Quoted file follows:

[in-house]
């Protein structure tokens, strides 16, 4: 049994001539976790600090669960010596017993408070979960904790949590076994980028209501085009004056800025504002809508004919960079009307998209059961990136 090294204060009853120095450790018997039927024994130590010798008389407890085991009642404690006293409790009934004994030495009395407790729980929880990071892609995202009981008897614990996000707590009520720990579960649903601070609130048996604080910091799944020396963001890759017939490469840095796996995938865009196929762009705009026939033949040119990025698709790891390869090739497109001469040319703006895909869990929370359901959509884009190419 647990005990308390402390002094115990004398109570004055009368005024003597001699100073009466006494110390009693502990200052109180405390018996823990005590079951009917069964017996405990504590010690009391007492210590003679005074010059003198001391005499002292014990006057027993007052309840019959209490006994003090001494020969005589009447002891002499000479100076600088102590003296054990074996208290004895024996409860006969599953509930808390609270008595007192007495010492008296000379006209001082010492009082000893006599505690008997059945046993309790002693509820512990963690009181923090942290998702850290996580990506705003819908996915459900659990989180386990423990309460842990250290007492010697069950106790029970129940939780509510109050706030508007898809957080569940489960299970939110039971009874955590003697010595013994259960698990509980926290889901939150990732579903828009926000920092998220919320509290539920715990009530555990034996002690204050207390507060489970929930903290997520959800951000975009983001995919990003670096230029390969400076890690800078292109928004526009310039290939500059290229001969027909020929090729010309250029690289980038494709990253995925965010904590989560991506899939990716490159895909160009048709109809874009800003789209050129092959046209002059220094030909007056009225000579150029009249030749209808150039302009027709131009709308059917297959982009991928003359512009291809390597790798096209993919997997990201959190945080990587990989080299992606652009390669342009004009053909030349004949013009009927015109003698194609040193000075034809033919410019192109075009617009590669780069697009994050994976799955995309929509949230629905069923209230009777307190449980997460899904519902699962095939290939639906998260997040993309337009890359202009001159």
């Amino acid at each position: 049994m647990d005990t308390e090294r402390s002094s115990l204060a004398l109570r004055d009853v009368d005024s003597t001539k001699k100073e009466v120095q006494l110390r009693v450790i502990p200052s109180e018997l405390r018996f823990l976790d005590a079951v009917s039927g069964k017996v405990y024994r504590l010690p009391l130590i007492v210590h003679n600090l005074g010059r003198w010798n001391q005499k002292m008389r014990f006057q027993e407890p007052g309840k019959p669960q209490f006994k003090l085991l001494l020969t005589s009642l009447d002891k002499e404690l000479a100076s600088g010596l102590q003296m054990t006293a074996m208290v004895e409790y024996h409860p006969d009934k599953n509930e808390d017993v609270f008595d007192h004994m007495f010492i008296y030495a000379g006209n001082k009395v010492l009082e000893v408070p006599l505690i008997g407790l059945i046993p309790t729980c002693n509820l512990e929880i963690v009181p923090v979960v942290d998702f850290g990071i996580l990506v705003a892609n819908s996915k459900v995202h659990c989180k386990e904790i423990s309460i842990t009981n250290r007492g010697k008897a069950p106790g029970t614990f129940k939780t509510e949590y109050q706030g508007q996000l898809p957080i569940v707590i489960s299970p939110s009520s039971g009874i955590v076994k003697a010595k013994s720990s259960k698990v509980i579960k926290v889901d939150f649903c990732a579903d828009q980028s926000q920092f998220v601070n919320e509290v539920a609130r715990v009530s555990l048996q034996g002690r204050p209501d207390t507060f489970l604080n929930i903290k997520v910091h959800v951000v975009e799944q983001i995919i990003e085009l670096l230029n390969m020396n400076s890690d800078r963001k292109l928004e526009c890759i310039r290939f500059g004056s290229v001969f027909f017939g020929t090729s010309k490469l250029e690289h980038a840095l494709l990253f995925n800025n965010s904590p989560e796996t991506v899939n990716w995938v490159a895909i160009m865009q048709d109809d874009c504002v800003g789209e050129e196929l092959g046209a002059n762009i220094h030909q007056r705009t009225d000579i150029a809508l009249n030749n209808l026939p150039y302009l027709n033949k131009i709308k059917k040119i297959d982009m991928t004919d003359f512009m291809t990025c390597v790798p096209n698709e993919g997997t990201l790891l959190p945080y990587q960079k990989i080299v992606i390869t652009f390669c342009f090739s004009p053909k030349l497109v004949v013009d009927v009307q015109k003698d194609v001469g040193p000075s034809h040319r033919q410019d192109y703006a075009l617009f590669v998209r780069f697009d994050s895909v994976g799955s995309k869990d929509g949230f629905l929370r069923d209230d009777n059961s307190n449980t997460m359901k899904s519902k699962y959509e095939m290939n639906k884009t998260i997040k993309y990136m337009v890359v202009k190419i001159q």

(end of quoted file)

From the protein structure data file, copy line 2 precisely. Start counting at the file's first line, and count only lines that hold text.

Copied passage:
């Protein structure tokens, strides 16, 4: 049994001539976790600090669960010596017993408070979960904790949590076994980028209501085009004056800025504002809508004919960079009307998209059961990136 090294204060009853120095450790018997039927024994130590010798008389407890085991009642404690006293409790009934004994030495009395407790729980929880990071892609995202009981008897614990996000707590009520720990579960649903601070609130048996604080910091799944020396963001890759017939490469840095796996995938865009196929762009705009026939033949040119990025698709790891390869090739497109001469040319703006895909869990929370359901959509884009190419 647990005990308390402390002094115990004398109570004055009368005024003597001699100073009466006494110390009693502990200052109180405390018996823990005590079951009917069964017996405990504590010690009391007492210590003679005074010059003198001391005499002292014990006057027993007052309840019959209490006994003090001494020969005589009447002891002499000479100076600088102590003296054990074996208290004895024996409860006969599953509930808390609270008595007192007495010492008296000379006209001082010492009082000893006599505690008997059945046993309790002693509820512990963690009181923090942290998702850290996580990506705003819908996915459900659990989180386990423990309460842990250290007492010697069950106790029970129940939780509510109050706030508007898809957080569940489960299970939110039971009874955590003697010595013994259960698990509980926290889901939150990732579903828009926000920092998220919320509290539920715990009530555990034996002690204050207390507060489970929930903290997520959800951000975009983001995919990003670096230029390969400076890690800078292109928004526009310039290939500059290229001969027909020929090729010309250029690289980038494709990253995925965010904590989560991506899939990716490159895909160009048709109809874009800003789209050129092959046209002059220094030909007056009225000579150029009249030749209808150039302009027709131009709308059917297959982009991928003359512009291809390597790798096209993919997997990201959190945080990587990989080299992606652009390669342009004009053909030349004949013009009927015109003698194609040193000075034809033919410019192109075009617009590669780069697009994050994976799955995309929509949230629905069923209230009777307190449980997460899904519902699962095939290939639906998260997040993309337009890359202009001159």